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Saturday, September 22, 2007

I Can't Stand The Rain: Mariners 3, Angels 2

Any game that starts with a 50-minute rain delay at Angel Stadium recalls bad memories for me: their 2005 ALCS games, at least a couple of which were played through drizzles of varying strength against a White Sox squad that sank them and nearly swept them. Watching the Canadian storm gather, then, as we walked across the parking lot and into the stadium, held a certain sense of foreboding. By the time we were up the third base ramp and around to the second deck home plate team store, the rain was pouring hard.

This prompted a futile and comical visit from the groundskeepers, who hadn't the slightest clue how to get the tarp all the way over the infield. With the tarp stuck about three-quarters open and the first base line well exposed, some security employees joined them and tried to haul the thing back, presumably to make a running try with the tarp aloft. Meanwhile, the rain intensified and became a outright cloudburst, just soaking everything. They finally got the thing as far as 15-20 feet up the second base line, but no further, and so we returned to our march upstairs to our seats.

Fortunately, we weren't forced to actually go in them, which would have required some backtracking at that point to get to an escalator, the only dry passage to the upper deck. On the way, we found no less a personage than Hall of Famer Dave Winfield, a huge mountain of a man, set up in front of the team store beside a card table with a stack of copies of his new book, Dropping the Ball. When an opportunity like that emerges — and unbelievably, nobody's standing in line to get a copy — you take advantage and buy one with Winfield's signature as fast as you can. Just before I did, Arte Moreno and Bill Stoneman stopped by to say hello (to him, not me), and so I shortly bought a copy and got the thing signed.

About this time the rain started to abate, and we worked our way upstairs as Winfield readied himself to depart. The rain finally silenced, we waited a good half hour after we were seated before the game commenced. Bart shut down the first three batters he faced, and then stretched it to seven of nine on his way to facing the minimum through three. It was a great start, much better than I had anticipated.

The Mariners, on the other hand, immediately got into trouble, with Figgins and Cabrera both producing singles against Miguel Batista. But Vlad hit into a double play, Anderson walked, and Kotchman K'd, which pretty much set the tone for the Angels the rest of the afternoon: almost, but not quite, getting there, squandering five runners in scoring position overall, and three of those on third base.

Bart got into trouble in the fourth, giving up a pair of runs, but got out of the jam without further damage. In the fourth, Bart immediately gave up a leadoff single to Jose Lopez, who eventually scored on Ichiro's RBI single. Adrian Beltre's hard-hit liner to short ended the frame, but it was the kind of inning that made you wonder how much worse his sixth would be, or whether he would even go out again.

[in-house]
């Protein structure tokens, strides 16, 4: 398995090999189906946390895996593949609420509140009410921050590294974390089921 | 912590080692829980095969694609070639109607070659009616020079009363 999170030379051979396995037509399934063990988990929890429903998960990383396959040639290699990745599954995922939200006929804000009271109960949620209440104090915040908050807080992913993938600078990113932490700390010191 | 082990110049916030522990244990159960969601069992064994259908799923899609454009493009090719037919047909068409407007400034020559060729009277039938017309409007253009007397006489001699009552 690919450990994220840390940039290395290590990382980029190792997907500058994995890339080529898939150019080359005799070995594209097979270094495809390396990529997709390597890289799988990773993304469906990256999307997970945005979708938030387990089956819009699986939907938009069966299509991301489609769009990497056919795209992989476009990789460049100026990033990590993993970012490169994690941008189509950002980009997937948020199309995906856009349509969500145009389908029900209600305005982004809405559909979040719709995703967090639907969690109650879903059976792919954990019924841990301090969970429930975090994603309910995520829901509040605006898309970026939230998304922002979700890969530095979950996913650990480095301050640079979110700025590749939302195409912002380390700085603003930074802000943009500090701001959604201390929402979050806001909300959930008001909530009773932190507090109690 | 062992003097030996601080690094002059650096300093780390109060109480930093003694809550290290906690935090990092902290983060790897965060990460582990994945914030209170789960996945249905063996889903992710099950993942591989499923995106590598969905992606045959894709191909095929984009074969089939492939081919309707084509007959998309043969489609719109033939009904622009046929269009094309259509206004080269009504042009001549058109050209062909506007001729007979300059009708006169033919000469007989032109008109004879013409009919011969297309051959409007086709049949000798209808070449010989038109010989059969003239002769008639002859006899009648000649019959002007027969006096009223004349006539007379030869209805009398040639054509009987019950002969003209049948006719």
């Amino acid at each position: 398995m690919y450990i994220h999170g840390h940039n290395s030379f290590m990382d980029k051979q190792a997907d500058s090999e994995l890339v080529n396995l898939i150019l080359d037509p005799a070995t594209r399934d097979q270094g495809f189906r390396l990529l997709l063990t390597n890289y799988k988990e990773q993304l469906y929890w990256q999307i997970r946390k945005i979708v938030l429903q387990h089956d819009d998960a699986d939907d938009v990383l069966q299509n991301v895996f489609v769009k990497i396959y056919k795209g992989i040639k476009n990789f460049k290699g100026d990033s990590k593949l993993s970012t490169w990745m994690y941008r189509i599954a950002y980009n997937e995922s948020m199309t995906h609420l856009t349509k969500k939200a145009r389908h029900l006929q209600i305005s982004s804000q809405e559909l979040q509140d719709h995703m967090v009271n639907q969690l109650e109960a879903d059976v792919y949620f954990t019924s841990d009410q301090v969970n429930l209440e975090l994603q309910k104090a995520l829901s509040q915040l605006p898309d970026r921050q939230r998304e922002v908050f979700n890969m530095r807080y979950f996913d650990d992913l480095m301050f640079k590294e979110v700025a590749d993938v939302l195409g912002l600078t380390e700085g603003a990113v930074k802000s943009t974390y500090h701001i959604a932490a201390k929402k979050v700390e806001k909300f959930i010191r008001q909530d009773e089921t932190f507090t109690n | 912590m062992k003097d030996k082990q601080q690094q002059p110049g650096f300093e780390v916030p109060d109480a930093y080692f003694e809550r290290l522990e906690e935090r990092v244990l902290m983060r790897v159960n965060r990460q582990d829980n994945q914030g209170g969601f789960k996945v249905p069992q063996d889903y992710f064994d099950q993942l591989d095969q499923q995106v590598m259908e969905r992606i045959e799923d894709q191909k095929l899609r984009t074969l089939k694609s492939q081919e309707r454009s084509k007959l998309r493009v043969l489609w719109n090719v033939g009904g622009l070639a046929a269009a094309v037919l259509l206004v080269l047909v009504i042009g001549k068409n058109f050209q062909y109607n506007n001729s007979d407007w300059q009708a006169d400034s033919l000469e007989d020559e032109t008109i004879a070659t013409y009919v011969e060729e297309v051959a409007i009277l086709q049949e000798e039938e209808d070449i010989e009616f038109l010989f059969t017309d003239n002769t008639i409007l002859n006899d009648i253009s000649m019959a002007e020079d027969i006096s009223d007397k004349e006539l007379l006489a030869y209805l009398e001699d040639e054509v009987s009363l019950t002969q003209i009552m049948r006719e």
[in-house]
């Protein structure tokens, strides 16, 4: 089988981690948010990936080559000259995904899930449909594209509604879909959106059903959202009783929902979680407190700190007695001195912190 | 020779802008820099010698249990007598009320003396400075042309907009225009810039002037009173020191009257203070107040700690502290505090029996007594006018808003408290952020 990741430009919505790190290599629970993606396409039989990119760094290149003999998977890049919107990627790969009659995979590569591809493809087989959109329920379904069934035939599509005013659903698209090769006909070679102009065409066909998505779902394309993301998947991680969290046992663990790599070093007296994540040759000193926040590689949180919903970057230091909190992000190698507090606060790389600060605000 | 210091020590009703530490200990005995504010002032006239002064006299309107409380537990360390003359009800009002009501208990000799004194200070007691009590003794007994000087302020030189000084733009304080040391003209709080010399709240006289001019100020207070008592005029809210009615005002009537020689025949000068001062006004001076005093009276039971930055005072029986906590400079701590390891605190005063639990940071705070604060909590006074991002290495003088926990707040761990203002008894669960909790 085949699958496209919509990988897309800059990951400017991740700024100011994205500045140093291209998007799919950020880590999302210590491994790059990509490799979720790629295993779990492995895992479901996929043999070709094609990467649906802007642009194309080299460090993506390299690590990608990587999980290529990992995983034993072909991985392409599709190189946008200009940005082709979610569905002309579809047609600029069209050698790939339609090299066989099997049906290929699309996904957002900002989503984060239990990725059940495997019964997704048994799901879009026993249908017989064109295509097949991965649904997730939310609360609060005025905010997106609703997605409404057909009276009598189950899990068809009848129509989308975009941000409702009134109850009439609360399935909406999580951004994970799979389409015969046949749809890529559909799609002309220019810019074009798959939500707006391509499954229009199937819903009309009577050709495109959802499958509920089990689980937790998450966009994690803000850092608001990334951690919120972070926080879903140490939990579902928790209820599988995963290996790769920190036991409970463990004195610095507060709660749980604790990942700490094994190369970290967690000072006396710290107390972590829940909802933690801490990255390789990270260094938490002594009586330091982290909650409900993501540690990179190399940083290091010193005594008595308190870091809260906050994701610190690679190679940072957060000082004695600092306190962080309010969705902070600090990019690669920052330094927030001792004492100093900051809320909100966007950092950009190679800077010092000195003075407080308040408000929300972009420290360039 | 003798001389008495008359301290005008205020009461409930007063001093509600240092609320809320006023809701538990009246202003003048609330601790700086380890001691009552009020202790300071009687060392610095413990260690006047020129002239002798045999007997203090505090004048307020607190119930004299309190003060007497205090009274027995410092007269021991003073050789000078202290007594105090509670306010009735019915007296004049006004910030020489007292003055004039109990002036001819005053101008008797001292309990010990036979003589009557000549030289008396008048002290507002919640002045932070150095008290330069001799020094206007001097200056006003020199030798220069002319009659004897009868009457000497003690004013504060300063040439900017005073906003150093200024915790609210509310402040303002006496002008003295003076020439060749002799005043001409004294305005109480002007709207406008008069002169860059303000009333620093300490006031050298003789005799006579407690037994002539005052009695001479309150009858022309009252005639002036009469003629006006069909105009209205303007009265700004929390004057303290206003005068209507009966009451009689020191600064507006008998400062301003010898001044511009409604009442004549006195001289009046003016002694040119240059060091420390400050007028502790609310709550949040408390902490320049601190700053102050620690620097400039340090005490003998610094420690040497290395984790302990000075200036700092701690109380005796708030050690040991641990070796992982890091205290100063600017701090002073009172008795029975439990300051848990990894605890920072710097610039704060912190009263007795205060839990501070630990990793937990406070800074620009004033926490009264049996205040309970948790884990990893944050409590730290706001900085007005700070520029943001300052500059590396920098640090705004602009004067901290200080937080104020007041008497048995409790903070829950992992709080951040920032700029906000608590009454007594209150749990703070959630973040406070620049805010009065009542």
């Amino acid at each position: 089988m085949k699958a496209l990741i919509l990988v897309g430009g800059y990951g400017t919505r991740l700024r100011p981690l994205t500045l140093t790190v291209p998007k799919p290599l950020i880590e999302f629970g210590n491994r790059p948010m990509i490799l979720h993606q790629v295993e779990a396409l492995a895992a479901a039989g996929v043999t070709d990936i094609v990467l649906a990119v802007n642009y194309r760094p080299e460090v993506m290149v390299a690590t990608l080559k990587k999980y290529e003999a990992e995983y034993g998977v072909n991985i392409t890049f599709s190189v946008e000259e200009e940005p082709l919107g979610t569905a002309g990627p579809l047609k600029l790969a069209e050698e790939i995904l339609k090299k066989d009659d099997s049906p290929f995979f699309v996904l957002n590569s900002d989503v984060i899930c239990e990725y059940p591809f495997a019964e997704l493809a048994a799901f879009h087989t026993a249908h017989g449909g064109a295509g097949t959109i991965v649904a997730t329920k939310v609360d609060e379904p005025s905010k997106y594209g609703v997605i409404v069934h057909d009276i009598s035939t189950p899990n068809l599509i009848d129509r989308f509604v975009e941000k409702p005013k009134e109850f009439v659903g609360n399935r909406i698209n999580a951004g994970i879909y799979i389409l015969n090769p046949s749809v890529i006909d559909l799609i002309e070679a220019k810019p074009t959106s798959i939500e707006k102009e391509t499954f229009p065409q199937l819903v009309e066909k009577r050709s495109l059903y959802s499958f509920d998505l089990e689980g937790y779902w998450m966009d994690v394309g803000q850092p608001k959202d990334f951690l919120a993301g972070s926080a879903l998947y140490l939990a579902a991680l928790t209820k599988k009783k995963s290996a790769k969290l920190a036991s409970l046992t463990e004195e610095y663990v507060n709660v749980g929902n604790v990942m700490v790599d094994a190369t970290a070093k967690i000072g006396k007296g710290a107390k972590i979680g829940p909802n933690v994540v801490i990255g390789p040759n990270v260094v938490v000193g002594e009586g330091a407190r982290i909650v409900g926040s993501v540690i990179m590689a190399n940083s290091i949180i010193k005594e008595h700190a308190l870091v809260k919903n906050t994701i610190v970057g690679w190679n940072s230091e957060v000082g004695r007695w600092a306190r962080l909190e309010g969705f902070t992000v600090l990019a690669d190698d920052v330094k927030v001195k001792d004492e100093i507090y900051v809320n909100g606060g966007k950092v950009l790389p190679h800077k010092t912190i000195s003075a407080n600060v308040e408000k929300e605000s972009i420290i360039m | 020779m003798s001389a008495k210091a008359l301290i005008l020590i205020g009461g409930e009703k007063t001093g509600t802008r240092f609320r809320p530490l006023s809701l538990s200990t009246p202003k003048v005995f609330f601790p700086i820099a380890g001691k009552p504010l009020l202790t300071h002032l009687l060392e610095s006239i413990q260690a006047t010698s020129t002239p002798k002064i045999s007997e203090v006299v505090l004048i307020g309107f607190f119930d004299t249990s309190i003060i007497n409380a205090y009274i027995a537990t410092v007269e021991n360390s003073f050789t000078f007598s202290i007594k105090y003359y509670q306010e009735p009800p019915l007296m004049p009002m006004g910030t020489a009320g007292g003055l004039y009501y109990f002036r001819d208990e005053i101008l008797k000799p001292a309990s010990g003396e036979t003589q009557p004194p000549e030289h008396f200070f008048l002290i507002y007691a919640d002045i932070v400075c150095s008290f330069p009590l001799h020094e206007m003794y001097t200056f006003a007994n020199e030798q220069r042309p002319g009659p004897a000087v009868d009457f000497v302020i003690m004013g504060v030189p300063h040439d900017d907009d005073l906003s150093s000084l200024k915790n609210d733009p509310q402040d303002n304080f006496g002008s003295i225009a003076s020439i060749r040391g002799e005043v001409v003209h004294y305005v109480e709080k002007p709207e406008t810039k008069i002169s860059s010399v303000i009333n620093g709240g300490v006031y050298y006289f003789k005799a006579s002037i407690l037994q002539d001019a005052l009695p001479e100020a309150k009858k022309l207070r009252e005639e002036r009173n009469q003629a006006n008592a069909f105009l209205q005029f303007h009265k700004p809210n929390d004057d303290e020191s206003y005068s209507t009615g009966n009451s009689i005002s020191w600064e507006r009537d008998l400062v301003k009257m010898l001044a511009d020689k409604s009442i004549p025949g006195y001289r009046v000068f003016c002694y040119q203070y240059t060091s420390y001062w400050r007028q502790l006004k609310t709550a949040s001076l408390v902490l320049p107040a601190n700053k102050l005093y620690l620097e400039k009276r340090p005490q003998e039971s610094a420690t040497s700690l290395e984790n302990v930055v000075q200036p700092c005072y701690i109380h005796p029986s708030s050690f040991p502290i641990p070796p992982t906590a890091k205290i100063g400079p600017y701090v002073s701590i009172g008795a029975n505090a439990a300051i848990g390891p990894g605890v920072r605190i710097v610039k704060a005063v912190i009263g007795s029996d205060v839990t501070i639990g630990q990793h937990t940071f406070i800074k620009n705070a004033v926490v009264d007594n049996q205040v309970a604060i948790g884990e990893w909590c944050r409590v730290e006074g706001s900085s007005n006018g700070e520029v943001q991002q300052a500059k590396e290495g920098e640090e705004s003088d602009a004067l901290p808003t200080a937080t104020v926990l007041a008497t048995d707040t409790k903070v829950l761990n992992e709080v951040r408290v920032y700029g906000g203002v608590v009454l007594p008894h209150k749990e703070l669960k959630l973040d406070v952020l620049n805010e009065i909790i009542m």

Nope. Instead, Colon went three more frames, retiring the next five in succession, and nine of eleven, one of which reached on a Howie Kendrick error. It was, in fact, arguably Bart's best game of the year, inasmuch as he hasn't gone eight frames previously.

The Angels started making progress against Batista in he sixth, with Garret Anderson reaching on a one-out strikeout; Kotch singled him to third, and Maicer Izturis drove GA home with an RBI infield single, one of two infield singles Izzy had on the day. A walk to Gary Matthews, Jr. convinced John McLaren that enough was enough, and instead of sending in now-released Rick White, as he did during the road series (twice!), McLaren went through a series of pitching changes worthy of Tony LaRussa. Sean Green, Eric O'Flaherty, Cha-Seung Baek, Ryan Rowland-Smith, and George Sherrill each made two or fewer outs each, as McLaren tried furiously to stave off elimination.

The gambit worked, though oddly the Angels ended up scoring against J.J. Putz in the ninth. Putz gave up a leadoff single to pinch-hitter Reggie Willits, who eventually scored on Vlad's RBI groundout. Garret Anderson had a long at bat against Putz, but finally succumbed to a strikeout with the tying run in scoring position. Frustrating as the outcome was, it gives the Angels a bit of good news about Colon, who needed, if nothing else, a good outing before he hits free agency, and maybe a shot at a postseason roster slot. Darren Oliver has certainly won one of those, keeping up his recent good pitching with another scoreless frame in the ninth, giving up only a single to Johjima and ultimately facing the minimum by getting Lopez to ground into a 6-3 double play.

The clinch will have to wait. Tomorrow would be good, please.

Update: I forgot to mention that somewhere in there, in the sixth, in fact, Mike Scioscia made the mistake of announcing and then pulling Kendry Morales in favor of Juan Rivera, who popped out to third to end the frame. Boo, Mike. Boo.

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